The following infographic gives you a visual way to remember key concepts about communicating with your instructors.

Talking to Your Profs and TAs: 1. Use office hours. Many students never attend office hours. Profs wait alone or assume everyone understands the class. 2. Don't be afraid. You have valuable thoughts and you'r in college to learn. Ask questions early and often. 3. Have something to say. Your prof wants you to challenge ideas and be engaged. 4. Come prepared. You will gain more if you have specific questions ready. 5. Clarification can be easy. Often your question doesn't take long to sort out. Just go talk to your prof early


Effective Email Communication with Instructors

Email and texts have become a convenient, valuable, primary form of communication in education, just as in the rest of society. You are probably comfortable sending emails, texts, and messages via the online course learning management system. However, be aware that using digital tools to communicate with instructors is different from communicating with friends, where we often use shortcuts, abbreviate words and sentences, and ignore grammatical rules, capitalization and punctuation. These emails and texts are informal and inappropriate for communicating with an instructor. Your instructors expect you to use a professional, respectful tone and fairly formal style (just as you will be expected to do when you address your boss or supervisor in your job).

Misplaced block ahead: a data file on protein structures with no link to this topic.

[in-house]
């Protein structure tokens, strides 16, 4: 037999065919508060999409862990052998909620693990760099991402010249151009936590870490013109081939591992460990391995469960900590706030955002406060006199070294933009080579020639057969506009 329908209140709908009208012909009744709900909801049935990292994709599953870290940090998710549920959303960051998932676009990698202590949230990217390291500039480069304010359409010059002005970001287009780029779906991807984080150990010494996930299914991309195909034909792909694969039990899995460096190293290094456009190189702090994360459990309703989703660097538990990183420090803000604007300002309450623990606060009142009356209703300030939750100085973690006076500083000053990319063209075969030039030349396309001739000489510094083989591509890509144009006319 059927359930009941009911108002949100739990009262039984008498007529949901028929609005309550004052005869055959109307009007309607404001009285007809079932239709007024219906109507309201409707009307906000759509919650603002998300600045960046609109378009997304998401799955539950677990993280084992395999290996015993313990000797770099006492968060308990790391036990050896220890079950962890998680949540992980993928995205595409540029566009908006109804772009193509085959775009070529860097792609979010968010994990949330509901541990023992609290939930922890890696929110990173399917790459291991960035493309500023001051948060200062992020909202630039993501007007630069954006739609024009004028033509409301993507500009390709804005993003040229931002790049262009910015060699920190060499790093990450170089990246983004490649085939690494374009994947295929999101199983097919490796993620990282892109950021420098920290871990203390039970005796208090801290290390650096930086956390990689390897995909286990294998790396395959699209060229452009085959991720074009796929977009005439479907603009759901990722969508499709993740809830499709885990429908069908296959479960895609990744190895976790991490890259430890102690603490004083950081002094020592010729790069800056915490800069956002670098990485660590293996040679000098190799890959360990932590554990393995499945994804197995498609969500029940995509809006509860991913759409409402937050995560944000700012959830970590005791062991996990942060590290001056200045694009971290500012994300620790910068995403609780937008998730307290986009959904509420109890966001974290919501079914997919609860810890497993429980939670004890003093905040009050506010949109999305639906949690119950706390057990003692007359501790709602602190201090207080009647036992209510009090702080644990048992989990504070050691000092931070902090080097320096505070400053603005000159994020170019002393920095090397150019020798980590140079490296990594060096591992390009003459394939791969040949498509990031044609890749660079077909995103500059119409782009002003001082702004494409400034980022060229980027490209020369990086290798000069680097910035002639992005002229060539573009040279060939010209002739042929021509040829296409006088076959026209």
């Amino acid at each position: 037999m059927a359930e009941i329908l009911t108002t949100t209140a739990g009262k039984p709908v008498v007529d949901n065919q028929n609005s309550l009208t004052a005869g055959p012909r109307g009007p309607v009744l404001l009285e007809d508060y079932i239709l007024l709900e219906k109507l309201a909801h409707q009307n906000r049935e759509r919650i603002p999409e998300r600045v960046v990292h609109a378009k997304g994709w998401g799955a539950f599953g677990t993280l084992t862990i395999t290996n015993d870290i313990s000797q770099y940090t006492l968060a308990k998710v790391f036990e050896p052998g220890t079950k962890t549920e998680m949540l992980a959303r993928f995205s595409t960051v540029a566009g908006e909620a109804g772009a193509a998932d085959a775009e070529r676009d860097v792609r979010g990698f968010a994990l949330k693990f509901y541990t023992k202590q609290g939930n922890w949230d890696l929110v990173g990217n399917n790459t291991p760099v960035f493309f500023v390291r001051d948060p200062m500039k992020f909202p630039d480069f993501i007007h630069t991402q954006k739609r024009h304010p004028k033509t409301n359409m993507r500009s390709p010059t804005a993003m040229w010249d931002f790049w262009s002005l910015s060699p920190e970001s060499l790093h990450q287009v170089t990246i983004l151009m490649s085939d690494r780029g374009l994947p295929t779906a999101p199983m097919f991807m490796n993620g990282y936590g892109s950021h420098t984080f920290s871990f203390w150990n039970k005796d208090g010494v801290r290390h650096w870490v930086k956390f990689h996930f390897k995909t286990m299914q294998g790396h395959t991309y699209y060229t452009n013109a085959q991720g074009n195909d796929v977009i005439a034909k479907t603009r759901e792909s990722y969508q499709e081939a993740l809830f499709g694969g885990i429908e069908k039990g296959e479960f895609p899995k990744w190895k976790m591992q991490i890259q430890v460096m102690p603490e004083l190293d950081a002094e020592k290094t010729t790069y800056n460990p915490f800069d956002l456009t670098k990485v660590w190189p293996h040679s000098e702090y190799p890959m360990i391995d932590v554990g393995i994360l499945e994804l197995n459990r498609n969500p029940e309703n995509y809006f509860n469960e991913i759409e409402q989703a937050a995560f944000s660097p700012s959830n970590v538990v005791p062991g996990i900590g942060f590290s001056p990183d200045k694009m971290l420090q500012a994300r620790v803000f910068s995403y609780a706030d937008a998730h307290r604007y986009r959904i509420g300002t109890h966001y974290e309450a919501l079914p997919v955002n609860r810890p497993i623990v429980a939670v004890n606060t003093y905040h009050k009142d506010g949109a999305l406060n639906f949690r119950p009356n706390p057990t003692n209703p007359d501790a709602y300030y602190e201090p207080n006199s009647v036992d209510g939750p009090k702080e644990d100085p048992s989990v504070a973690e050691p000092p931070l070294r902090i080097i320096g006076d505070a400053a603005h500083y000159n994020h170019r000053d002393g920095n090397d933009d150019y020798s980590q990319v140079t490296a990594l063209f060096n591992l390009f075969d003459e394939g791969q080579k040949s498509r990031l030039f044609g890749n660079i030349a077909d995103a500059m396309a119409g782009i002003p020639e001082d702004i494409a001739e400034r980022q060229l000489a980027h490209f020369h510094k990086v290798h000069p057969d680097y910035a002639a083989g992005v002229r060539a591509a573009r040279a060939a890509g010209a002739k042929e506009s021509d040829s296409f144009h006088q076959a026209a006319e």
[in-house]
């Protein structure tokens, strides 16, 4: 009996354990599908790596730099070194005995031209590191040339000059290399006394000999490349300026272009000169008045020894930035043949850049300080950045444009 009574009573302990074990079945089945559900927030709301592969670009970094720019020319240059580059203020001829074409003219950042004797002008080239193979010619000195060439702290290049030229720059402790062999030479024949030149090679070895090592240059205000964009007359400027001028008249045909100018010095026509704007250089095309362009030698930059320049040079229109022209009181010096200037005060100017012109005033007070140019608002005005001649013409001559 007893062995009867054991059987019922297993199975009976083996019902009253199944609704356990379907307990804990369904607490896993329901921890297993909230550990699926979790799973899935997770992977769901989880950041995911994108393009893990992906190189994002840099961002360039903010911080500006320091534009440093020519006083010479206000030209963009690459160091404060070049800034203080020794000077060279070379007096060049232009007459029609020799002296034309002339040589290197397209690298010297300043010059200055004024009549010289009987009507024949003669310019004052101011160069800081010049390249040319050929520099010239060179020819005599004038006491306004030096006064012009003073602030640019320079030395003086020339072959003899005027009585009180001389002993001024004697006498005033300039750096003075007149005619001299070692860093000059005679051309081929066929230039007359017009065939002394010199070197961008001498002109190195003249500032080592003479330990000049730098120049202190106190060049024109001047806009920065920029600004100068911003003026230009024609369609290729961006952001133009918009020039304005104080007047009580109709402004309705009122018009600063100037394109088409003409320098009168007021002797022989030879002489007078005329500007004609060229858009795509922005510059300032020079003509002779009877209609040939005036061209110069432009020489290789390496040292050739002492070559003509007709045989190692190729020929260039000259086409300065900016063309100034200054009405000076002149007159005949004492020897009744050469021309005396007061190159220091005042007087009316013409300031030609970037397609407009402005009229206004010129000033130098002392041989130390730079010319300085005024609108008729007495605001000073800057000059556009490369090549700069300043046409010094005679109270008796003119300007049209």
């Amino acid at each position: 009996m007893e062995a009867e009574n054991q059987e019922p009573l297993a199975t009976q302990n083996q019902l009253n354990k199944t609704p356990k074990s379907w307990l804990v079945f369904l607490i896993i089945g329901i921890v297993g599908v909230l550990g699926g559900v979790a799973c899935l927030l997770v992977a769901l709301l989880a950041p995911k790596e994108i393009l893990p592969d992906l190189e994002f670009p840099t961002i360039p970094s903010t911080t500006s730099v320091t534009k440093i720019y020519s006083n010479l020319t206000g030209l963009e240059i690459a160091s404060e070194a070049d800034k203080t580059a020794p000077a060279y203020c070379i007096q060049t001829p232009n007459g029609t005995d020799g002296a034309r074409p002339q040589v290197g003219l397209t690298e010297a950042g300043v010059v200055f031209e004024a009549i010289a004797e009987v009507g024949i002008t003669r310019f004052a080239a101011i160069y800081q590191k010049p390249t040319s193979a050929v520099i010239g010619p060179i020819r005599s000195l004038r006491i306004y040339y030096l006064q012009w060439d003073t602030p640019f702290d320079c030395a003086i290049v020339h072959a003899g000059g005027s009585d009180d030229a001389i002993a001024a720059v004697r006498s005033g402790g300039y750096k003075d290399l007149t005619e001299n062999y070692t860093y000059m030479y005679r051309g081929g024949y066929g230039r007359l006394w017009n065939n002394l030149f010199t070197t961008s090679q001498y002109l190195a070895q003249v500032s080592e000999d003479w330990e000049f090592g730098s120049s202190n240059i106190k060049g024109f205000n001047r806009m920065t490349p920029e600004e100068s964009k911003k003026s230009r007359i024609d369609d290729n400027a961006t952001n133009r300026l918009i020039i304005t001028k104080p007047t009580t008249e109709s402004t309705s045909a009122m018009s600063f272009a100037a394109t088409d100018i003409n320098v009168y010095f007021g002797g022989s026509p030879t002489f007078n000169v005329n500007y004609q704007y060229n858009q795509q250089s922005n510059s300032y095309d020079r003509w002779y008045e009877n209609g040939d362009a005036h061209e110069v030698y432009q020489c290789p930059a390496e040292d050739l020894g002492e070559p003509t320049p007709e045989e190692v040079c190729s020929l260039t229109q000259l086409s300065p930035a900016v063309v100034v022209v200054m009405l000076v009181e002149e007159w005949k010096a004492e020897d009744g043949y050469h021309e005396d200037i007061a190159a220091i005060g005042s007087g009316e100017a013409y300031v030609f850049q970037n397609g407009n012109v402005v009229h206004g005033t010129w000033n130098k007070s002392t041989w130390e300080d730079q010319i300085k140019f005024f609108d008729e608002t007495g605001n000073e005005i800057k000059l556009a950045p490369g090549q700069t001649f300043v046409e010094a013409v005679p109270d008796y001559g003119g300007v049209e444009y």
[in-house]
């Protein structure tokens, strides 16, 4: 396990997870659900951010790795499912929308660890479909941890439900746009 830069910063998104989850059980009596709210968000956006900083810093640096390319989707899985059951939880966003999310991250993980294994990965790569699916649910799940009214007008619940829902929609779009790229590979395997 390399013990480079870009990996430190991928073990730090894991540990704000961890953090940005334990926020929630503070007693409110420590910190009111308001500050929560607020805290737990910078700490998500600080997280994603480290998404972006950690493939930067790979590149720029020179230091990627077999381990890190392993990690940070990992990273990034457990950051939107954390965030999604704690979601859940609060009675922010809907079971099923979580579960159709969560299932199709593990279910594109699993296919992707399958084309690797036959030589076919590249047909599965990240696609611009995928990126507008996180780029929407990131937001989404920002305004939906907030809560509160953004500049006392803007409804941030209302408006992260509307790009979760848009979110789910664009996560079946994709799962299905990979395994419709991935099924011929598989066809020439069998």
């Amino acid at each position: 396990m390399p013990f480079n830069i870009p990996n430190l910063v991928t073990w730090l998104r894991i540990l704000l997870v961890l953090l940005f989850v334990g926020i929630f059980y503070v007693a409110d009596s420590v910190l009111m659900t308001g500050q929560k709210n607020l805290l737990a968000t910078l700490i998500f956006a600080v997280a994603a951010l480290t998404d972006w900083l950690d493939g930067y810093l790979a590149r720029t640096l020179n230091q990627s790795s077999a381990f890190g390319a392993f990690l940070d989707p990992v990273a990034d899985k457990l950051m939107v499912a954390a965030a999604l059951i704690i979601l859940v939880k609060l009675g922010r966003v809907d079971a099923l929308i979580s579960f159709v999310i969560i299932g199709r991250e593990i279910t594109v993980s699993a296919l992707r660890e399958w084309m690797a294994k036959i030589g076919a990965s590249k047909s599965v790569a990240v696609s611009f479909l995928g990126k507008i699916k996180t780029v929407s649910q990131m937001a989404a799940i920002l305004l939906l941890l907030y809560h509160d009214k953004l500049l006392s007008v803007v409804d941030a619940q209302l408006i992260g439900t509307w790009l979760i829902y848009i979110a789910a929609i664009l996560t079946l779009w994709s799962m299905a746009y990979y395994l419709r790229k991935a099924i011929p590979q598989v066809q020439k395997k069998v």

• Use a professional email name. If you have an email that incorporates a nickname you use with friends, create a different email account with a professional name to use with your instructors, work supervisors, and others. "BoatyMcBoatface" is not an appropriate, professional email name!

  • Include something in the subject line that succinctly communicates the purpose and topic of your email to make it easier for your instructor to review and categorize: "May I make an appointment?" says something; "Help!" does not.

  • Address digital messages as if you are writing a letter, such as with "Dear Professor _______". Include your full name in the closing.

  • Get to your point quickly and concisely.

  • Write as if you are writing a paper for class, by avoiding sarcasm, criticism, and negative language.